Quarter inch line lengthwise indicia 10.
Point indicia 12, 13, 14, 15, 16, 17 and 18 are marked on the grid.
FIG. 2 illustrates linear construction material 200 with linear lengthwise numerical measurement indicia 1 with ascending indicia 1A and descending indicia 1B. Also stud line widthwise indicia 3 is demarked.
Preferably, linear construction material 200 also bears one inch line widthwise indicia 5, half inch line widthwise indicia 7 and quarter inch line widthwise indicia 9.
As can be appreciated by one of skill in the art, the indicia allows for ease of affixing sheet construction material 100 to a frame and for cutting of both sheet construction material 100 and linear cutting material 200.
Say for an example, a piece of 3 foot by 8 foot sheeting material is needed to be cut from a standard 4 foot by 8 foot sheet as shown in FIG. 1. The user just locates 3 feet measurement on 1A or 1B then just follows the line that connects the two measurements and cuts. If an L-shaped cut is needed that measure 3 feet by 7 feet on sheet material 100, the user locates 3 feet from either left or right, just follows the line and cuts at the measurement that was needed for the width. To get the length cut, find 7 feet mark on 2A or 2B and cut by following the line.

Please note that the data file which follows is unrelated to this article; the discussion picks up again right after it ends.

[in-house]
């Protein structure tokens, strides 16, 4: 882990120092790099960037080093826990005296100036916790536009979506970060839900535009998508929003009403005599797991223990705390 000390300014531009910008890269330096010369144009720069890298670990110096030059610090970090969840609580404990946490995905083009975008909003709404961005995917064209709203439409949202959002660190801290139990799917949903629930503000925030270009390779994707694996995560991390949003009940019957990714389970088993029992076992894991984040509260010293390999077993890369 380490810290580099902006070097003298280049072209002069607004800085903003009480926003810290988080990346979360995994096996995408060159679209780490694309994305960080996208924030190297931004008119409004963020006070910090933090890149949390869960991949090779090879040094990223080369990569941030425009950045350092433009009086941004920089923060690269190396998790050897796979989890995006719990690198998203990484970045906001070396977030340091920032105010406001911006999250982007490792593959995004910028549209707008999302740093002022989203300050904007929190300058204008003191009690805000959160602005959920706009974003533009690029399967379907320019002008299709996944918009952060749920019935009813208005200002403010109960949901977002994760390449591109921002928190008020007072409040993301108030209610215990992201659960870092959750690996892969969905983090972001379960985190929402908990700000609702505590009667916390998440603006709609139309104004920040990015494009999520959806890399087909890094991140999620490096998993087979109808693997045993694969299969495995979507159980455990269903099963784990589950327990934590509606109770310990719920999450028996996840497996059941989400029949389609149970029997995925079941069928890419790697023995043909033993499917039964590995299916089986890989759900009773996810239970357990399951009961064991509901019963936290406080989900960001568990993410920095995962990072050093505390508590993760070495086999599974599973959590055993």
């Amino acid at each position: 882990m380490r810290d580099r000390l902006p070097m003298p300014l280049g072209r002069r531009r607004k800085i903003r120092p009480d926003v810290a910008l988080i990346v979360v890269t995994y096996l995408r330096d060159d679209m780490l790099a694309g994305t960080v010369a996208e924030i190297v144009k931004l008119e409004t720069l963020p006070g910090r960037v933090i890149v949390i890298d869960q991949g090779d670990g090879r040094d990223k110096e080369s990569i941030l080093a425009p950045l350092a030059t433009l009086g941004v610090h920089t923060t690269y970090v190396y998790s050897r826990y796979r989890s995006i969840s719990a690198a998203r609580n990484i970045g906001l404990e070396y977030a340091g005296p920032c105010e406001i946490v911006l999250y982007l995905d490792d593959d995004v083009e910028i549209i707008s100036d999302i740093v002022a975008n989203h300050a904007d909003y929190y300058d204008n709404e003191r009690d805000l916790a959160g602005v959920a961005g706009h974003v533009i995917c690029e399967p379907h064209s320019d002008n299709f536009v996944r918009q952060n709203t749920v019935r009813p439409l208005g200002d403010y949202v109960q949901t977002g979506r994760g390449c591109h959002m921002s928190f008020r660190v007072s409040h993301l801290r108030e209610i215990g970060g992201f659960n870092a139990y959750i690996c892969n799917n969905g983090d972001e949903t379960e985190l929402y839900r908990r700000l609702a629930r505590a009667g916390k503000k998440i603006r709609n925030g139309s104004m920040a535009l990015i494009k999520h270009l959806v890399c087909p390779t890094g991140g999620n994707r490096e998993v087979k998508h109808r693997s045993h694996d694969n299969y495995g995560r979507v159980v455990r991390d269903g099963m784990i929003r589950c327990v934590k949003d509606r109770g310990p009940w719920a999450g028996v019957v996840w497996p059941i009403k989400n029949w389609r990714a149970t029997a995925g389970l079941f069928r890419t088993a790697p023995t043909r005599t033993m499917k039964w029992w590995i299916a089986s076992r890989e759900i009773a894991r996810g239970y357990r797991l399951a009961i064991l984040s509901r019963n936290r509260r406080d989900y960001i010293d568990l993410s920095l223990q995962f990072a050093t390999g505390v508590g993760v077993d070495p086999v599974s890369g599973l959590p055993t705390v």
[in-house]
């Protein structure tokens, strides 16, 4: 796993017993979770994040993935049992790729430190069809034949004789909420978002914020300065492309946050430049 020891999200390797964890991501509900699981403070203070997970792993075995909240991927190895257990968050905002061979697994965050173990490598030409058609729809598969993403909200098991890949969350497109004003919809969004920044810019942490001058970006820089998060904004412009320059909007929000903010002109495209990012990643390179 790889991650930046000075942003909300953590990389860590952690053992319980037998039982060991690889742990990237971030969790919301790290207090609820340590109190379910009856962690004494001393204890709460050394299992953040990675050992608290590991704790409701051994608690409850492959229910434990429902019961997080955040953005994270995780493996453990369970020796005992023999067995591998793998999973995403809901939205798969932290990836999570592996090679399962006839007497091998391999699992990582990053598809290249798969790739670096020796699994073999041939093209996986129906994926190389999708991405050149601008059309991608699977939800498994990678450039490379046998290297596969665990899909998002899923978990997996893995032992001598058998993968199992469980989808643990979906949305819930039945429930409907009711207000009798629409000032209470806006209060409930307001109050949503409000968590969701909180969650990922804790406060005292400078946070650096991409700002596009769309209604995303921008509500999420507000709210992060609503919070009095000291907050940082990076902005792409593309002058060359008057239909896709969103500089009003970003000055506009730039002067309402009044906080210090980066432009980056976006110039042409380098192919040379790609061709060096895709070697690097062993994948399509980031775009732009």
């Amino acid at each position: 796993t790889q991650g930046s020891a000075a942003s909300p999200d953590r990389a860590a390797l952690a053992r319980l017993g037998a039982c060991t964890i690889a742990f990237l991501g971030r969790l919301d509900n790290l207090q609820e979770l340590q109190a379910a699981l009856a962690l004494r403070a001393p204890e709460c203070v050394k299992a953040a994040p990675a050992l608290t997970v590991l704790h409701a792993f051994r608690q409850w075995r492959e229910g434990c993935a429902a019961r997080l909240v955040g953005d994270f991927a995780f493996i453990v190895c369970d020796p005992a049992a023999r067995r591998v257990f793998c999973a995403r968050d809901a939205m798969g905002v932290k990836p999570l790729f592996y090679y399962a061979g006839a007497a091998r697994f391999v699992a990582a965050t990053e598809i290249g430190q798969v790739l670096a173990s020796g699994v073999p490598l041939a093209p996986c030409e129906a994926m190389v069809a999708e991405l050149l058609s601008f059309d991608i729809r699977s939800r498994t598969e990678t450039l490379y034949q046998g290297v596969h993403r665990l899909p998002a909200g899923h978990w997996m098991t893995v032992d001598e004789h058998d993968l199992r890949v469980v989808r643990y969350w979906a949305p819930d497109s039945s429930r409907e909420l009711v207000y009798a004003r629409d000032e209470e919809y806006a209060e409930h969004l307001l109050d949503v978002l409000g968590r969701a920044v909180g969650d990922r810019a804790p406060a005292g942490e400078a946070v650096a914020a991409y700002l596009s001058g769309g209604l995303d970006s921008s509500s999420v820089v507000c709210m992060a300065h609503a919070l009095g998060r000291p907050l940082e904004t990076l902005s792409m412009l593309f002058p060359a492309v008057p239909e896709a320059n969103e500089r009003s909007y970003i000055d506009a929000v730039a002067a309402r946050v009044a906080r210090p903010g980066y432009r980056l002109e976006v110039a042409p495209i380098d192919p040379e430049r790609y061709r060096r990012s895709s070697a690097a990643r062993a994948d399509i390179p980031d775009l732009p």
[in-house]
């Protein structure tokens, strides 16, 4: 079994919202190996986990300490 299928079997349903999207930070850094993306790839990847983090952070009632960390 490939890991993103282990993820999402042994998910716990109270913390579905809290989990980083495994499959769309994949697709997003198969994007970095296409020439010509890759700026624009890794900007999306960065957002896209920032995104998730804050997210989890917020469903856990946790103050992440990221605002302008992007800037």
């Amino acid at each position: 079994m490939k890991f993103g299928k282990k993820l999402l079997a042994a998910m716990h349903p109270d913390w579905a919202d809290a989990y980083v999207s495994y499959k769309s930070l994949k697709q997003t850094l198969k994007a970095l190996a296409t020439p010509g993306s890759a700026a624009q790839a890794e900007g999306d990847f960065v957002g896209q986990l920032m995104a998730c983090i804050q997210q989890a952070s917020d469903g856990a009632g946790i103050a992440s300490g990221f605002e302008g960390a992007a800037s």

When there are other areas that have to be cut out such as lights, electrical outlets, pipes, windows and doors, a carpenter can just get one measurement, one corner of the outlet, then follow the desired measurement marks and lines then cut out what is needed from the certain standard outlet sizes.
After the pieces have been cut, it is ready to be nailed. Simply follow the stud line, in 3 or 4 and begin nailing. There will be times when the stud lines do not line up with the studs because some of the sheeting had to be cut out; however, there are lines that range as low as a quarter of an inch. No matter what was cut out, there will be guiding lines for the studs for the nails.
It will be understood that the claims are intended to cover all changes and modifications of the preferred embodiments of the invention herein chosen for the purpose of illustration which do not constitute a departure from the spirit and scope of the invention.
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|U.S. Classification||33/494, 33/1.00B, 52/105|
|International Classification||G01B3/02, E04C2/04|
|Cooperative Classification||E04C2/043, G01B3/02|
|European Classification||E04C2/04C, G01B3/02|
|Feb 5, 2003||REMI||Maintenance fee reminder mailed|
|Jul 21, 2003||LAPS||Lapse for failure to pay maintenance fees|
|Sep 16, 2003||FP||Expired due to failure to pay maintenance fee|
Effective date: 20030720